When maggots spoil the blackberries

When maggots spoil the blackberries

Larvae also love blackberries

Some insects prefer to lay their eggs in berries, where their larvae can comfortably feed and develop after hatching. Pests that target blackberries, among others, are:

  • the raspberry beetle and
  • the cherry vinegar fly

also read

  • Maggots on raspberries - what can be done about it
  • Are those maggots in my flower pot?
  • When maggots live in cherries

Raspberry beetle

The raspberry beetle favors raspberries for its larvae, according to its name, but it is also quite fond of blackberries. Its cream-colored larvae are also called raspberry worms or raspberry maggots, although they are not maggots. You can see this on closer inspection from the 3 pairs of breastbones. They eat the fruit from the inside, thereby creating an outwardly damaged, stunted and deformed berry.


It is worth paying attention to the raspberry beetle. During the flight and egg-laying time from mid-May onwards, you should always search your blackberry bushes for the light brown beetles and collect them manually

Traps with a lure scent dispenser can also contain the infestation relatively effectively.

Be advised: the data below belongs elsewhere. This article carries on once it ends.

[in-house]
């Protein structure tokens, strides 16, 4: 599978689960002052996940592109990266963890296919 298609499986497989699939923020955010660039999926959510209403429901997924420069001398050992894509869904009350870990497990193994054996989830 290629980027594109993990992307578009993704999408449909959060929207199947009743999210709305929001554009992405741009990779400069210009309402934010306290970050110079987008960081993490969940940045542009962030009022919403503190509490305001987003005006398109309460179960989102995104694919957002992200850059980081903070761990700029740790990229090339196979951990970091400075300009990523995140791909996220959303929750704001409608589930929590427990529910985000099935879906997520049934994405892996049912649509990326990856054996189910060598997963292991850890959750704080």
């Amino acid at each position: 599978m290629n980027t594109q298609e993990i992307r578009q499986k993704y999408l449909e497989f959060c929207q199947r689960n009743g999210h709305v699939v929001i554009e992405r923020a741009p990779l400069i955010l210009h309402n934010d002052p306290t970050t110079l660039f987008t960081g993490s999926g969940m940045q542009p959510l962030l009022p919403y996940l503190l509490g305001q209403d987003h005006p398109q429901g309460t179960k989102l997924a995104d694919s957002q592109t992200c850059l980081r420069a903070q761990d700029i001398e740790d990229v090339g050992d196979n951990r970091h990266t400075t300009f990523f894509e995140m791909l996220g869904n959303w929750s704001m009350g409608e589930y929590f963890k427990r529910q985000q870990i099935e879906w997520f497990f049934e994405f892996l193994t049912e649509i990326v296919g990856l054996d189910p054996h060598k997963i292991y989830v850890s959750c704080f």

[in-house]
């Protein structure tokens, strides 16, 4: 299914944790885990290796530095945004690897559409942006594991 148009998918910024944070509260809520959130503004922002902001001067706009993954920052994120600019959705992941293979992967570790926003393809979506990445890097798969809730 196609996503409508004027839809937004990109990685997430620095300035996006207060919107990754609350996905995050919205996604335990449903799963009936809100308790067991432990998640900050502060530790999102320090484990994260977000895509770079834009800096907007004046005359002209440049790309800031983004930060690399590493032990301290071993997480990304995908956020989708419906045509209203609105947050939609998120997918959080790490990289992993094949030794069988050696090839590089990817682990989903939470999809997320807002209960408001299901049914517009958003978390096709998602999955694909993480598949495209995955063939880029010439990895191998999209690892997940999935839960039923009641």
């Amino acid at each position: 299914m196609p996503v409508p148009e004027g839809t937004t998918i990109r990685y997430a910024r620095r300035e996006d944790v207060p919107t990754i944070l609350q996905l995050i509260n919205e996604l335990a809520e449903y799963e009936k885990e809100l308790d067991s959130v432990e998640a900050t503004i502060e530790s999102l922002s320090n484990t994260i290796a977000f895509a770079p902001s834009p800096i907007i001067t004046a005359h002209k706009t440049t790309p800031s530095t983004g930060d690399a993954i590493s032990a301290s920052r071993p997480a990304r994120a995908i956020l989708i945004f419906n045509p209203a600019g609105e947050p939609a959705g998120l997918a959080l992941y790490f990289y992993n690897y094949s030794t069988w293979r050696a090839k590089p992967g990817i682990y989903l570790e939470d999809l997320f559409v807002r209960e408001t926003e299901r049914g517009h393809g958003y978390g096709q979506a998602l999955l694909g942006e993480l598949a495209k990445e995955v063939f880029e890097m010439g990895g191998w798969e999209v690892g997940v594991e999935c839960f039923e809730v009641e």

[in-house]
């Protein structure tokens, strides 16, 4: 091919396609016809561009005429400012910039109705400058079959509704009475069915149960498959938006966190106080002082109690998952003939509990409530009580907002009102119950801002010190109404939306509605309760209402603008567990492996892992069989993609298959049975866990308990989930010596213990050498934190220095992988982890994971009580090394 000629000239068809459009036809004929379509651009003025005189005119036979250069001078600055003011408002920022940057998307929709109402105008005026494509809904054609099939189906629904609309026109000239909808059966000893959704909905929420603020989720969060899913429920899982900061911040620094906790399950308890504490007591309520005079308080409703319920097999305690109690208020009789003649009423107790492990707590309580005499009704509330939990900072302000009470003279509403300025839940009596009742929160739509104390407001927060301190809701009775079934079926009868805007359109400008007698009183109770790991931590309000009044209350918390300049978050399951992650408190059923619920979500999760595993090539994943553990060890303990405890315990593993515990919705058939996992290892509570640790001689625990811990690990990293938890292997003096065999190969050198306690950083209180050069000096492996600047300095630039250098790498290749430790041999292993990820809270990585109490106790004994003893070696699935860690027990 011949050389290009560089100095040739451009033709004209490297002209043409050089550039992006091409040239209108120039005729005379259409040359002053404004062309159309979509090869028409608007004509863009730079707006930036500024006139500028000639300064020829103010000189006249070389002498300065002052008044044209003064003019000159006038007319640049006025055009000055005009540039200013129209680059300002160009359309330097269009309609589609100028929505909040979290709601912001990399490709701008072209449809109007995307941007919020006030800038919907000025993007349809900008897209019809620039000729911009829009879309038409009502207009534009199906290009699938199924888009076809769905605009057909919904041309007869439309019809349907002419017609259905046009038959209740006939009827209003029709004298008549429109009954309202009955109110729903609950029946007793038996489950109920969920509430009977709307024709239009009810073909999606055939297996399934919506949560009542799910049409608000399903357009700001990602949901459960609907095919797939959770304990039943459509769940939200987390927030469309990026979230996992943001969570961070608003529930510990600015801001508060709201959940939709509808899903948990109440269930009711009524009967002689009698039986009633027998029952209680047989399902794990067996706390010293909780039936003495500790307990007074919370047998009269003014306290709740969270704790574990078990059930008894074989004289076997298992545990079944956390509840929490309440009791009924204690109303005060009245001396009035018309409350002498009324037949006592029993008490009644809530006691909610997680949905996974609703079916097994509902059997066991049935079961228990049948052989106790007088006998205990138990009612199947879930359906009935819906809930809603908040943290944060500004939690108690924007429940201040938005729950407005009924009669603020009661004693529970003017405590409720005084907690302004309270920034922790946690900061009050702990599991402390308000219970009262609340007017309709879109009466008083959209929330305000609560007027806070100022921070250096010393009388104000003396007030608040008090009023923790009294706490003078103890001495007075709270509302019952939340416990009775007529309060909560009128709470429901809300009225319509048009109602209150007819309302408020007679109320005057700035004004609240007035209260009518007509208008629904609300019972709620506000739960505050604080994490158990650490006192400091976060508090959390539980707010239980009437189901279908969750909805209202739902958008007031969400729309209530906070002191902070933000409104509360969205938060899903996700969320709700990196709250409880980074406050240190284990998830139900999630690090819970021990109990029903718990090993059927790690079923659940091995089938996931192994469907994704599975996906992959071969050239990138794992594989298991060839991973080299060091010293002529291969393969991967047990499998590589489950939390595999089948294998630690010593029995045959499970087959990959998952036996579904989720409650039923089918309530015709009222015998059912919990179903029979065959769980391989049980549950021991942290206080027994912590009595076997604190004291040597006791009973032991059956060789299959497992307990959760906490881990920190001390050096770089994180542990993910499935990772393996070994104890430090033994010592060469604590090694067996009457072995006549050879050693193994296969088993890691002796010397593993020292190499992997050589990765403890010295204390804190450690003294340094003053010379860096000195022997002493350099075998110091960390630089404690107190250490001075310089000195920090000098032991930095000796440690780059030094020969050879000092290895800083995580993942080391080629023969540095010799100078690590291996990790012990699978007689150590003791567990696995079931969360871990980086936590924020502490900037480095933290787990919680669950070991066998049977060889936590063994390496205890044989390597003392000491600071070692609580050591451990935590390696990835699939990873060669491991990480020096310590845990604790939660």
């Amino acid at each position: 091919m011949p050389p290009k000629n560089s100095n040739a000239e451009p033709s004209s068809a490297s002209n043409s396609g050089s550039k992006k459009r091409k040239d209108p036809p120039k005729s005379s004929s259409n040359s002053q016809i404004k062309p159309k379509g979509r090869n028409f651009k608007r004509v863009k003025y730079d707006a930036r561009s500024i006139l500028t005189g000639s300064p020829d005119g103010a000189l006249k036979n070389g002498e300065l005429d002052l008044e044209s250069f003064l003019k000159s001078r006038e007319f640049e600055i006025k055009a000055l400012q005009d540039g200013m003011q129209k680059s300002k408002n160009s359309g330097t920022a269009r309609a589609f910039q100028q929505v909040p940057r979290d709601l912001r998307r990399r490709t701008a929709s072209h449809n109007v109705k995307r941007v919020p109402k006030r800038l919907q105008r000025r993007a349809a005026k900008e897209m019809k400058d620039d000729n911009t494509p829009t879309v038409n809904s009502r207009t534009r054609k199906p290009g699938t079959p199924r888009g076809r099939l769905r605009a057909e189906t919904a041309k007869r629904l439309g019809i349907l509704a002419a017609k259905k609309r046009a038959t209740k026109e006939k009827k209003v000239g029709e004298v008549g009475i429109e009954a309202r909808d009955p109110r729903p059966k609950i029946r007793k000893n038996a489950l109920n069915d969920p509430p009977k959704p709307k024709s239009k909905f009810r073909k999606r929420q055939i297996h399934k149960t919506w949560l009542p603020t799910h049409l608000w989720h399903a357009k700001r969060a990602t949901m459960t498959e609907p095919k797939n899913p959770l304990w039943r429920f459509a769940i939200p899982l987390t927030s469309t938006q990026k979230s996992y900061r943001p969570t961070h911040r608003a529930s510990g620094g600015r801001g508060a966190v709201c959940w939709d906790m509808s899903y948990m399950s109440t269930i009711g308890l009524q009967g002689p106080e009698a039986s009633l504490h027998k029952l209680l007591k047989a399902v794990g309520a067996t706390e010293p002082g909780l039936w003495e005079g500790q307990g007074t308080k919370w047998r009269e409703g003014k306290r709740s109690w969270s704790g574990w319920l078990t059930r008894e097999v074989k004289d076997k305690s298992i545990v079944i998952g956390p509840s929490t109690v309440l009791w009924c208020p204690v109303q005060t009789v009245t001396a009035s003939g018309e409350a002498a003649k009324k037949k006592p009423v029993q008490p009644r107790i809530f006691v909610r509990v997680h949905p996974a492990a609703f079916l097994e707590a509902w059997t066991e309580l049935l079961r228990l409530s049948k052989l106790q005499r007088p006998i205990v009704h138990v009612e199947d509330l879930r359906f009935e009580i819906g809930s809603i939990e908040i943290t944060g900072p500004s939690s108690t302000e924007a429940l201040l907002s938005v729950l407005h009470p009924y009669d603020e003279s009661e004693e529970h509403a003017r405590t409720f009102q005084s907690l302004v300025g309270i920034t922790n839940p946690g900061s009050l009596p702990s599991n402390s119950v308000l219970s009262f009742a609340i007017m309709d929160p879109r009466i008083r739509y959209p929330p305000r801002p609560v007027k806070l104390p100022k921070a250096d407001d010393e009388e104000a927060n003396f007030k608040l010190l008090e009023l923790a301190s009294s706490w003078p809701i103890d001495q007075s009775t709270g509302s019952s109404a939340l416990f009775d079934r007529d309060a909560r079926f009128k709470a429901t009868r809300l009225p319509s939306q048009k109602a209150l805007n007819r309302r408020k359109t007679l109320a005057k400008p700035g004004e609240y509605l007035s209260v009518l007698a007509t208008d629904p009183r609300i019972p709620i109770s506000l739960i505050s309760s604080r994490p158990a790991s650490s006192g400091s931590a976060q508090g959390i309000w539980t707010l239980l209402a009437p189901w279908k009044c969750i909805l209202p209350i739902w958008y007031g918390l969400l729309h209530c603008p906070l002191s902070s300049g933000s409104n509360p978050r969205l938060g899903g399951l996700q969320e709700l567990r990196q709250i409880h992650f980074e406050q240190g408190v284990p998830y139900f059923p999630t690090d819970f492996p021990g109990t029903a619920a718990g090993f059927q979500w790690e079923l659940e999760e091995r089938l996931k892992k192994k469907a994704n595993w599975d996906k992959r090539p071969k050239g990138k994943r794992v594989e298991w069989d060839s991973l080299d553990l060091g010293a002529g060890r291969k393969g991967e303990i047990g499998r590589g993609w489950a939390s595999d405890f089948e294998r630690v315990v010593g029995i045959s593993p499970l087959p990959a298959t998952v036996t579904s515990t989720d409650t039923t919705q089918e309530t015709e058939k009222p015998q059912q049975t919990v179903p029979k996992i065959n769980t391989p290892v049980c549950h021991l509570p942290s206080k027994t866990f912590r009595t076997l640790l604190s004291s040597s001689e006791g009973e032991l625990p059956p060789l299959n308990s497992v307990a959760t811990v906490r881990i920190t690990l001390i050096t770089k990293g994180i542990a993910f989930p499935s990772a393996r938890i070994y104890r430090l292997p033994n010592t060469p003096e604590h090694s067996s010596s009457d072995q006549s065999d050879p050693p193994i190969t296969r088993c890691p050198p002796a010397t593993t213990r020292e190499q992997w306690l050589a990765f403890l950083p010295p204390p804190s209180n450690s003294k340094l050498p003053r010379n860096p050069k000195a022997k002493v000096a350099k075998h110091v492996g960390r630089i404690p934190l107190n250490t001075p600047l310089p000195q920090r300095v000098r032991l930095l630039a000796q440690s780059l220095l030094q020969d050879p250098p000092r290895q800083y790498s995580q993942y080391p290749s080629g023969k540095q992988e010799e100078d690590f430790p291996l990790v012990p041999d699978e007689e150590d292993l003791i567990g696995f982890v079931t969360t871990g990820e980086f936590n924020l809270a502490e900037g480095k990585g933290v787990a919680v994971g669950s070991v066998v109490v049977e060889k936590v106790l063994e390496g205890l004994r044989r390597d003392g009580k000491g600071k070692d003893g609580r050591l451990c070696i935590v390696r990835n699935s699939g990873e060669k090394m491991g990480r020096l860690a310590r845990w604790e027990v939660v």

Cherry vinegar fly

The cherry vinegar fly is a pest immigrant from the Far Asian region and has only been found in Germany since around 2011. The light reddish-brownish fly is a heavy burden, especially for fruit growers. Their white larvae (in this case, they are actually maggots) eat large quantities of the fruit from the inside and thereby cause external decay and soft spots.


If the infestation already exists, it only helps to remove the affected fruits as thoroughly as possible in order to contain the next year's population and to dispose of them in the organic waste (not on the compost!).

Otherwise, early prevention is called for. For example, you can build traps yourself by filling plastic bottles or cans half and half with water and vinegar and a splash of dish soap and hanging them up in the bushes while the flies are flying and laying eggs.

Effective help is promised by putting insect protection nets over the bushes in good time. Due to their close-knit fabric, the flies cannot penetrate and consequently cannot lay eggs on the fruit.